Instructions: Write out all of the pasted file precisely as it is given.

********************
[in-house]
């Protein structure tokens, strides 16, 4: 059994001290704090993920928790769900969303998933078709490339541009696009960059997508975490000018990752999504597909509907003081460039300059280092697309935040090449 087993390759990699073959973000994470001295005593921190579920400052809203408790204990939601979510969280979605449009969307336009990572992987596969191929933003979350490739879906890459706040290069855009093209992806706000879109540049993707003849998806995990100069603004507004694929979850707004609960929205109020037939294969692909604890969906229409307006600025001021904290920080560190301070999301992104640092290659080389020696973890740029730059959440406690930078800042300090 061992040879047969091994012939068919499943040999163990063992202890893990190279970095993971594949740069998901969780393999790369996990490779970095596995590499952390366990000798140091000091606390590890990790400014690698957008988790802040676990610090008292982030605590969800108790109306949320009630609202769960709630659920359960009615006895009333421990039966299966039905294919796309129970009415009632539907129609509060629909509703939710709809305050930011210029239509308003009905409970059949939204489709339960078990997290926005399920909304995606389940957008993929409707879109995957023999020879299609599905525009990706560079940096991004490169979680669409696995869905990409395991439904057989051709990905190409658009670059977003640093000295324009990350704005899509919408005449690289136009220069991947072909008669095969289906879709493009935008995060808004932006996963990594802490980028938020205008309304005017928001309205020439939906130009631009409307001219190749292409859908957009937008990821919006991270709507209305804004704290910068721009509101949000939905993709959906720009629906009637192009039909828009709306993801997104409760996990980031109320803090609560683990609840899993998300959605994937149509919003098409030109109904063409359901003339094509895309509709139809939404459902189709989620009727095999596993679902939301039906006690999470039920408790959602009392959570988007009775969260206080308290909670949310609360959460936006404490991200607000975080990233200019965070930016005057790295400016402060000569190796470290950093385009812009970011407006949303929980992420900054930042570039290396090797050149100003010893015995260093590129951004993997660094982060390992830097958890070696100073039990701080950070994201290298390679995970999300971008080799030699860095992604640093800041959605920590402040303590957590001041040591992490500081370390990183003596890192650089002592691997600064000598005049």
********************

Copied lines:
[in-house]
């Protein structure tokens, strides 16, 4: 059994001290704090993920928790769900969303998933078709490339541009696009960059997508975490000018990752999504597909509907003081460039300059280092697309935040090449 087993390759990699073959973000994470001295005593921190579920400052809203408790204990939601979510969280979605449009969307336009990572992987596969191929933003979350490739879906890459706040290069855009093209992806706000879109540049993707003849998806995990100069603004507004694929979850707004609960929205109020037939294969692909604890969906229409307006600025001021904290920080560190301070999301992104640092290659080389020696973890740029730059959440406690930078800042300090 061992040879047969091994012939068919499943040999163990063992202890893990190279970095993971594949740069998901969780393999790369996990490779970095596995590499952390366990000798140091000091606390590890990790400014690698957008988790802040676990610090008292982030605590969800108790109306949320009630609202769960709630659920359960009615006895009333421990039966299966039905294919796309129970009415009632539907129609509060629909509703939710709809305050930011210029239509308003009905409970059949939204489709339960078990997290926005399920909304995606389940957008993929409707879109995957023999020879299609599905525009990706560079940096991004490169979680669409696995869905990409395991439904057989051709990905190409658009670059977003640093000295324009990350704005899509919408005449690289136009220069991947072909008669095969289906879709493009935008995060808004932006996963990594802490980028938020205008309304005017928001309205020439939906130009631009409307001219190749292409859908957009937008990821919006991270709507209305804004704290910068721009509101949000939905993709959906720009629906009637192009039909828009709306993801997104409760996990980031109320803090609560683990609840899993998300959605994937149509919003098409030109109904063409359901003339094509895309509709139809939404459902189709989620009727095999596993679902939301039906006690999470039920408790959602009392959570988007009775969260206080308290909670949310609360959460936006404490991200607000975080990233200019965070930016005057790295400016402060000569190796470290950093385009812009970011407006949303929980992420900054930042570039290396090797050149100003010893015995260093590129951004993997660094982060390992830097958890070696100073039990701080950070994201290298390679995970999300971008080799030699860095992604640093800041959605920590402040303590957590001041040591992490500081370390990183003596890192650089002592691997600064000598005049």